Author - Associate Sanjani Shah
“Legal doctrine or creed, that a contract would award rights and thrust accountability only on its contracting parties. They and not any third party can prosecute each other under the duration of the contracts. Privity is the legitimate term for a close, mutual, or successive relationship to the same right of property or the power to impose a promise or warranty.” This is definition as per dictionary Privity of contract.
As per the legitimate definition of Privity of Contract: “The doctrine of Privity in contract law provides that a contract cannot confer rights or impose obligations arising under it on any person or agent except the parties to it.”
As per Section 2 (h), of the Indian contract Act 1872, a contract is an agreement between two parties imposable by law backed by some deliberation. The soul of the law of contract lies in the commitment which both parties have made towards each other for attaining their part of the contract.
The doctrine of Privity of contract is an ordinary law principle which obliques that only parties to a contract are allowed to prosecute each other to implement their rights and accountabilities. No outsider is allowed to confer accountability upon any person who is not an alliance to contract even though the contract has been entered to his advantage. The rule of Privity is primarily based on the ‘interest theory’ which states that the only person having an interest in the contract is eligible as per law to protect his rights.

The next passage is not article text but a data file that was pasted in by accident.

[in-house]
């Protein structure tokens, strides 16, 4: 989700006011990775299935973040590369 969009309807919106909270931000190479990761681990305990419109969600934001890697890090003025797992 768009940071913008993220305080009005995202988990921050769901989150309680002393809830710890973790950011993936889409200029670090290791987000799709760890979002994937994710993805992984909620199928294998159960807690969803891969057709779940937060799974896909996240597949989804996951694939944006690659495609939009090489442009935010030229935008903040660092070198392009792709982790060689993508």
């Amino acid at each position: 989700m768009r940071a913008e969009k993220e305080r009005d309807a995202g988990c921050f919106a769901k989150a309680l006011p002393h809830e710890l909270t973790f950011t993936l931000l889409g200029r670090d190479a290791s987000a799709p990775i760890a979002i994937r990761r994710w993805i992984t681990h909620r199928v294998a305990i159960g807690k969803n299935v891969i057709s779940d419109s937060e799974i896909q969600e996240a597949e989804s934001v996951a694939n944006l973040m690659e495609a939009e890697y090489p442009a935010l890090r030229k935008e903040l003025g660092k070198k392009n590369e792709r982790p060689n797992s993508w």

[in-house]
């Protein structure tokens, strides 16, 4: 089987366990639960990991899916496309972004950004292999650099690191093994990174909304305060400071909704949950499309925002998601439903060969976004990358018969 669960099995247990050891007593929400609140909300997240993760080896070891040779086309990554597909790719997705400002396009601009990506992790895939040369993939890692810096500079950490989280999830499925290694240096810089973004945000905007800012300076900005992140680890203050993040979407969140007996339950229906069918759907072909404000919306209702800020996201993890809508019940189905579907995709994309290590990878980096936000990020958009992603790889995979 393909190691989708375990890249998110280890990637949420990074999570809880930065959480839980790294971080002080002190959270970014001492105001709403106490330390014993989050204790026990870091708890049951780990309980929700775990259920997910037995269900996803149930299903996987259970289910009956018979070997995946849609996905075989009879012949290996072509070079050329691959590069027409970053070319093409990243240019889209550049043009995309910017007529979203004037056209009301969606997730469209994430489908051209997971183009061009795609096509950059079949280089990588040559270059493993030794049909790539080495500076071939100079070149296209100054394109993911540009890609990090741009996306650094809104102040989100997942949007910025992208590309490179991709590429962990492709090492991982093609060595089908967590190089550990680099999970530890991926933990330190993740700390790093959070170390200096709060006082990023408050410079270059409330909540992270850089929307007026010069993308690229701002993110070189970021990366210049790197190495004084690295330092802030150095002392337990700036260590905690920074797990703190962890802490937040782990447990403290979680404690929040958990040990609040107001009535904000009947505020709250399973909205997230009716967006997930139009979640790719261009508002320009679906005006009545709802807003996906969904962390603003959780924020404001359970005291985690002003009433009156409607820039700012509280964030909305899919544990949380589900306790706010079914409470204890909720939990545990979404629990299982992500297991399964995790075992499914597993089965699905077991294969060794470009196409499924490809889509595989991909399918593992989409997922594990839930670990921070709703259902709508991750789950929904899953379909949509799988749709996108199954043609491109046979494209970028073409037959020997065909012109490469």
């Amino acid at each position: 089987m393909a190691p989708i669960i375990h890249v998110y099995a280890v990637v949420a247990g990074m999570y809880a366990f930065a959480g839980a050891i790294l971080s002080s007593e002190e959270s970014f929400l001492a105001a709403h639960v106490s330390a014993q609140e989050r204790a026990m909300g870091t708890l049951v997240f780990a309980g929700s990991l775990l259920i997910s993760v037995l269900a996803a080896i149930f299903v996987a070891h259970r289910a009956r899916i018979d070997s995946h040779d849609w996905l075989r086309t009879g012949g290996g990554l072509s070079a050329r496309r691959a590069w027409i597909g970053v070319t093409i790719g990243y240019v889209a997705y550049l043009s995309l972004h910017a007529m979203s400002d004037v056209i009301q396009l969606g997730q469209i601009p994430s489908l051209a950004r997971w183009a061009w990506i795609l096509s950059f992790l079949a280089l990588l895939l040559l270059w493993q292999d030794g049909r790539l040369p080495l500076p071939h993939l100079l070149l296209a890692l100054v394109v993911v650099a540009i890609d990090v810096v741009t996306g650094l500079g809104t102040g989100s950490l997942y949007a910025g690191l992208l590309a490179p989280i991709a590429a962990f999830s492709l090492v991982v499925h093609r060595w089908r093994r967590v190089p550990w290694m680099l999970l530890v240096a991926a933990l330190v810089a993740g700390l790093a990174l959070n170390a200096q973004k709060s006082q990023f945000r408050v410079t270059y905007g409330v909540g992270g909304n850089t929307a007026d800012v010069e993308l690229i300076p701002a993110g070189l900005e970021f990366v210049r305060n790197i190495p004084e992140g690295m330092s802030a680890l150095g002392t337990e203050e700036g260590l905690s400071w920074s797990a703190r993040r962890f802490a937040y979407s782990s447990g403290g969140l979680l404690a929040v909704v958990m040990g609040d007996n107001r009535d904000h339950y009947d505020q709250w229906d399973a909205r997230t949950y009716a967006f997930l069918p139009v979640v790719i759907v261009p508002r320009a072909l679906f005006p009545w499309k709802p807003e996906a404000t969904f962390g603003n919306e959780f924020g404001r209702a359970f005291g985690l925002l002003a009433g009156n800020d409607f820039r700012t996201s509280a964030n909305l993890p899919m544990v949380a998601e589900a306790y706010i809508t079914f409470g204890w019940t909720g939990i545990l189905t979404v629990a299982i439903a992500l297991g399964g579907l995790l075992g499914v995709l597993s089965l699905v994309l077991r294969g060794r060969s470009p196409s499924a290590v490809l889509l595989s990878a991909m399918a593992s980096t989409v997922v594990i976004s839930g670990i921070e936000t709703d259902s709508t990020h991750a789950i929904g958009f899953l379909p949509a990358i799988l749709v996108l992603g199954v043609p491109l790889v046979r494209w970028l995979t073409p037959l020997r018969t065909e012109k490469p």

The extremely important obligation is that there has been a contract between two or more parties. The capability of parties and the existence of consideration are preconditions for the application of this doctrine. Breach of trust or contract by one party is the vital need for the application of the doctrine of Privity of contract. After the breach of trust, only parties to a contract are eligible to prosecution against each other for non-performance of the contract.
Remuneration or consideration is the most important part of any contract existing between the parties if there is no remuneration or consideration a contract is considered being inappropriate. It is defined in Section 2(d) of the Indian Contract Act, 1872. Remuneration or consideration is considered as the key foundation of every contract and it forms the basis of it.
As a common rule only parties to a contract are eligible to prosecute each other, but now with the course of time exceptions to this common rule have come, permitting even outsiders to contract to sue. These exceptions are as follows:
From the above points, we have seen that only parties to a contract can prosecute each other and no outsider is allowed to enter between the parties to take legal actions. But with the course of time, the law has also evolved and now even outsider is allowed to prosecute to defend his interest under exceptional conditions.
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